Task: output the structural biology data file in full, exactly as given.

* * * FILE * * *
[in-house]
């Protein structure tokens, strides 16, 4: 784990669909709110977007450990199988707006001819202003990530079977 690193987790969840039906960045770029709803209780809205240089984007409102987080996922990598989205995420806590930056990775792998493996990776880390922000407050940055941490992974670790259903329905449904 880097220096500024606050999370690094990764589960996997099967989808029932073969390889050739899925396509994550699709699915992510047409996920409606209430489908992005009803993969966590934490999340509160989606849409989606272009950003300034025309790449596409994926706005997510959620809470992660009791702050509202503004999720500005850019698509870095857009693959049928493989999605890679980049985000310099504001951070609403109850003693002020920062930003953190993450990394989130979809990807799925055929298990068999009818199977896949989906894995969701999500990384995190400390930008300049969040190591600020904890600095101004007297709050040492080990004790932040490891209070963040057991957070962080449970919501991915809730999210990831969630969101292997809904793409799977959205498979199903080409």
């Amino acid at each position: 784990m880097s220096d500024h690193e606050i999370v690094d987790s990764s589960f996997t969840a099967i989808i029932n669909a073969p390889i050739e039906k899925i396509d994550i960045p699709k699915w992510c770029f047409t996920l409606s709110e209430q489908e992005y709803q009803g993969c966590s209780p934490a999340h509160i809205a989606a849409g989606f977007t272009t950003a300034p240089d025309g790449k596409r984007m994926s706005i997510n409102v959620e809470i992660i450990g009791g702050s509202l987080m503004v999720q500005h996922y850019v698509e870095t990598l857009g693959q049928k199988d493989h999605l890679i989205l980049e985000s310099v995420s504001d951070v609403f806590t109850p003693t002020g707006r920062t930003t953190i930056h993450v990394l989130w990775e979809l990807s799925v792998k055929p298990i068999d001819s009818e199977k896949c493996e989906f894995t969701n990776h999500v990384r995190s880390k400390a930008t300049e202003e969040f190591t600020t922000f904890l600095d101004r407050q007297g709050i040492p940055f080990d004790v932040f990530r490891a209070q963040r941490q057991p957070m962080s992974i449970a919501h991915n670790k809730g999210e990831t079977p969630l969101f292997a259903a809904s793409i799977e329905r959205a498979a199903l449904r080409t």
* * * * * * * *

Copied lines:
[in-house]
């Protein structure tokens, strides 16, 4: 784990669909709110977007450990199988707006001819202003990530079977 690193987790969840039906960045770029709803209780809205240089984007409102987080996922990598989205995420806590930056990775792998493996990776880390922000407050940055941490992974670790259903329905449904 880097220096500024606050999370690094990764589960996997099967989808029932073969390889050739899925396509994550699709699915992510047409996920409606209430489908992005009803993969966590934490999340509160989606849409989606272009950003300034025309790449596409994926706005997510959620809470992660009791702050509202503004999720500005850019698509870095857009693959049928493989999605890679980049985000310099504001951070609403109850003693002020920062930003953190993450990394989130979809990807799925055929298990068999009818199977896949989906894995969701999500990384995190400390930008300049969040190591600020904890600095101004007297709050040492080990004790932040490891209070963040057991957070962080449970919501991915809730999210990831969630969101292997809904793409799977959205498979199903080409």
């Amino acid at each position: 784990m880097s220096d500024h690193e606050i999370v690094d987790s990764s589960f996997t969840a099967i989808i029932n669909a073969p390889i050739e039906k899925i396509d994550i960045p699709k699915w992510c770029f047409t996920l409606s709110e209430q489908e992005y709803q009803g993969c966590s209780p934490a999340h509160i809205a989606a849409g989606f977007t272009t950003a300034p240089d025309g790449k596409r984007m994926s706005i997510n409102v959620e809470i992660i450990g009791g702050s509202l987080m503004v999720q500005h996922y850019v698509e870095t990598l857009g693959q049928k199988d493989h999605l890679i989205l980049e985000s310099v995420s504001d951070v609403f806590t109850p003693t002020g707006r920062t930003t953190i930056h993450v990394l989130w990775e979809l990807s799925v792998k055929p298990i068999d001819s009818e199977k896949c493996e989906f894995t969701n990776h999500v990384r995190s880390k400390a930008t300049e202003e969040f190591t600020t922000f904890l600095d101004r407050q007297g709050i040492p940055f080990d004790v932040f990530r490891a209070q963040r941490q057991p957070m962080s992974i449970a919501h991915n670790k809730g999210e990831t079977p969630l969101f292997a259903a809904s793409i799977e329905r959205a498979a199903l449904r080409t």